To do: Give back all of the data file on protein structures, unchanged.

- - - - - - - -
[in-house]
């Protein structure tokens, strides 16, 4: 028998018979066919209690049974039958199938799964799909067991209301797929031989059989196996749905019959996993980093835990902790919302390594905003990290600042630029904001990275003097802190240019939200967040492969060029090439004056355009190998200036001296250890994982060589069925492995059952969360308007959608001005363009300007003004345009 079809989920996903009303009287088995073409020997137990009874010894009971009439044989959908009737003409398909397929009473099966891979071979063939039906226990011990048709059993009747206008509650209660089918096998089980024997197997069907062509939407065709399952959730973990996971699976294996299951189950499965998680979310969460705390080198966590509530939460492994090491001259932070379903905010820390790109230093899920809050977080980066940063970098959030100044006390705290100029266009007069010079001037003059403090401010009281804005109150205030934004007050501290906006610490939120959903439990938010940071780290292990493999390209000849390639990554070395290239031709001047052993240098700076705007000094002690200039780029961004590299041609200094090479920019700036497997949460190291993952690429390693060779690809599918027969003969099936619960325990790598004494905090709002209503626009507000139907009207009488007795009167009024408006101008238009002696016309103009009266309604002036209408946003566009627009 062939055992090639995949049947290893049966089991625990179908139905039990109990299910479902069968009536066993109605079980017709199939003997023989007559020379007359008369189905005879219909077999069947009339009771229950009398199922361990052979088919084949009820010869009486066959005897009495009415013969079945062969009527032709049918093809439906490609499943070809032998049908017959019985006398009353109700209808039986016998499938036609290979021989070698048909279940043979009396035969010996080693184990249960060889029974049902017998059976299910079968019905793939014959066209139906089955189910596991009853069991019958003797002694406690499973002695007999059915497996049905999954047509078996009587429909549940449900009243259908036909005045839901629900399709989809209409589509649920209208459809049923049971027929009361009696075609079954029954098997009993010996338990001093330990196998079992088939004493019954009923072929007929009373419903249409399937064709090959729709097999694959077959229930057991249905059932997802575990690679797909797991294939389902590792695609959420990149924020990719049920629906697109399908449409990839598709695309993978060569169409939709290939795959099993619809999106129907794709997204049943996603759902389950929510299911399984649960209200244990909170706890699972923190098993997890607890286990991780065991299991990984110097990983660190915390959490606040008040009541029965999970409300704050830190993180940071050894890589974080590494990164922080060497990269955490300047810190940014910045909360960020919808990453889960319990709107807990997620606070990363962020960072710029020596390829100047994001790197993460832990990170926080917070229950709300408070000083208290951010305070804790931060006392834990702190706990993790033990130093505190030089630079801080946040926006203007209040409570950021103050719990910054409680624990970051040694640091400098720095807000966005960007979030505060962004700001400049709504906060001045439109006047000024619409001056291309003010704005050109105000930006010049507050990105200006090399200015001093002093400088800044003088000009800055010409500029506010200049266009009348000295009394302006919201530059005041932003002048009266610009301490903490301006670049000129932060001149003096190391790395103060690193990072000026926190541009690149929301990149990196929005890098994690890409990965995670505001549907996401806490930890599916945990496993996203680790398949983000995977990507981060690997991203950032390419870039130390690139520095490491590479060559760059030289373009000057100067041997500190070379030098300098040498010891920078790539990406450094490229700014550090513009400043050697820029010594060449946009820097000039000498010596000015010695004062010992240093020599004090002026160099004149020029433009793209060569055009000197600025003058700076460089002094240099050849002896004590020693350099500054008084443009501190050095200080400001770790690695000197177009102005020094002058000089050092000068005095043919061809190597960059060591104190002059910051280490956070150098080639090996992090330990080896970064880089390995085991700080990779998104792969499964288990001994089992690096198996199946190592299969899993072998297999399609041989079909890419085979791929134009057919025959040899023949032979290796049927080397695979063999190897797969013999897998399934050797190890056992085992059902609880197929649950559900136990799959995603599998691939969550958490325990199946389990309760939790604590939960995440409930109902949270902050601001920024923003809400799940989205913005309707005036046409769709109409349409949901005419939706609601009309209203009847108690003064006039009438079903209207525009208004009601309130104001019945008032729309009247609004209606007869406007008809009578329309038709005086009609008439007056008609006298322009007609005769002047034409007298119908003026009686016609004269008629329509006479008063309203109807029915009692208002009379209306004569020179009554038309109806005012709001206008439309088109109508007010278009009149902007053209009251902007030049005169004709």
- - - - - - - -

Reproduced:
[in-house]
């Protein structure tokens, strides 16, 4: 028998018979066919209690049974039958199938799964799909067991209301797929031989059989196996749905019959996993980093835990902790919302390594905003990290600042630029904001990275003097802190240019939200967040492969060029090439004056355009190998200036001296250890994982060589069925492995059952969360308007959608001005363009300007003004345009 079809989920996903009303009287088995073409020997137990009874010894009971009439044989959908009737003409398909397929009473099966891979071979063939039906226990011990048709059993009747206008509650209660089918096998089980024997197997069907062509939407065709399952959730973990996971699976294996299951189950499965998680979310969460705390080198966590509530939460492994090491001259932070379903905010820390790109230093899920809050977080980066940063970098959030100044006390705290100029266009007069010079001037003059403090401010009281804005109150205030934004007050501290906006610490939120959903439990938010940071780290292990493999390209000849390639990554070395290239031709001047052993240098700076705007000094002690200039780029961004590299041609200094090479920019700036497997949460190291993952690429390693060779690809599918027969003969099936619960325990790598004494905090709002209503626009507000139907009207009488007795009167009024408006101008238009002696016309103009009266309604002036209408946003566009627009 062939055992090639995949049947290893049966089991625990179908139905039990109990299910479902069968009536066993109605079980017709199939003997023989007559020379007359008369189905005879219909077999069947009339009771229950009398199922361990052979088919084949009820010869009486066959005897009495009415013969079945062969009527032709049918093809439906490609499943070809032998049908017959019985006398009353109700209808039986016998499938036609290979021989070698048909279940043979009396035969010996080693184990249960060889029974049902017998059976299910079968019905793939014959066209139906089955189910596991009853069991019958003797002694406690499973002695007999059915497996049905999954047509078996009587429909549940449900009243259908036909005045839901629900399709989809209409589509649920209208459809049923049971027929009361009696075609079954029954098997009993010996338990001093330990196998079992088939004493019954009923072929007929009373419903249409399937064709090959729709097999694959077959229930057991249905059932997802575990690679797909797991294939389902590792695609959420990149924020990719049920629906697109399908449409990839598709695309993978060569169409939709290939795959099993619809999106129907794709997204049943996603759902389950929510299911399984649960209200244990909170706890699972923190098993997890607890286990991780065991299991990984110097990983660190915390959490606040008040009541029965999970409300704050830190993180940071050894890589974080590494990164922080060497990269955490300047810190940014910045909360960020919808990453889960319990709107807990997620606070990363962020960072710029020596390829100047994001790197993460832990990170926080917070229950709300408070000083208290951010305070804790931060006392834990702190706990993790033990130093505190030089630079801080946040926006203007209040409570950021103050719990910054409680624990970051040694640091400098720095807000966005960007979030505060962004700001400049709504906060001045439109006047000024619409001056291309003010704005050109105000930006010049507050990105200006090399200015001093002093400088800044003088000009800055010409500029506010200049266009009348000295009394302006919201530059005041932003002048009266610009301490903490301006670049000129932060001149003096190391790395103060690193990072000026926190541009690149929301990149990196929005890098994690890409990965995670505001549907996401806490930890599916945990496993996203680790398949983000995977990507981060690997991203950032390419870039130390690139520095490491590479060559760059030289373009000057100067041997500190070379030098300098040498010891920078790539990406450094490229700014550090513009400043050697820029010594060449946009820097000039000498010596000015010695004062010992240093020599004090002026160099004149020029433009793209060569055009000197600025003058700076460089002094240099050849002896004590020693350099500054008084443009501190050095200080400001770790690695000197177009102005020094002058000089050092000068005095043919061809190597960059060591104190002059910051280490956070150098080639090996992090330990080896970064880089390995085991700080990779998104792969499964288990001994089992690096198996199946190592299969899993072998297999399609041989079909890419085979791929134009057919025959040899023949032979290796049927080397695979063999190897797969013999897998399934050797190890056992085992059902609880197929649950559900136990799959995603599998691939969550958490325990199946389990309760939790604590939960995440409930109902949270902050601001920024923003809400799940989205913005309707005036046409769709109409349409949901005419939706609601009309209203009847108690003064006039009438079903209207525009208004009601309130104001019945008032729309009247609004209606007869406007008809009578329309038709005086009609008439007056008609006298322009007609005769002047034409007298119908003026009686016609004269008629329509006479008063309203109807029915009692208002009379209306004569020179009554038309109806005012709001206008439309088109109508007010278009009149902007053209009251902007030049005169004709």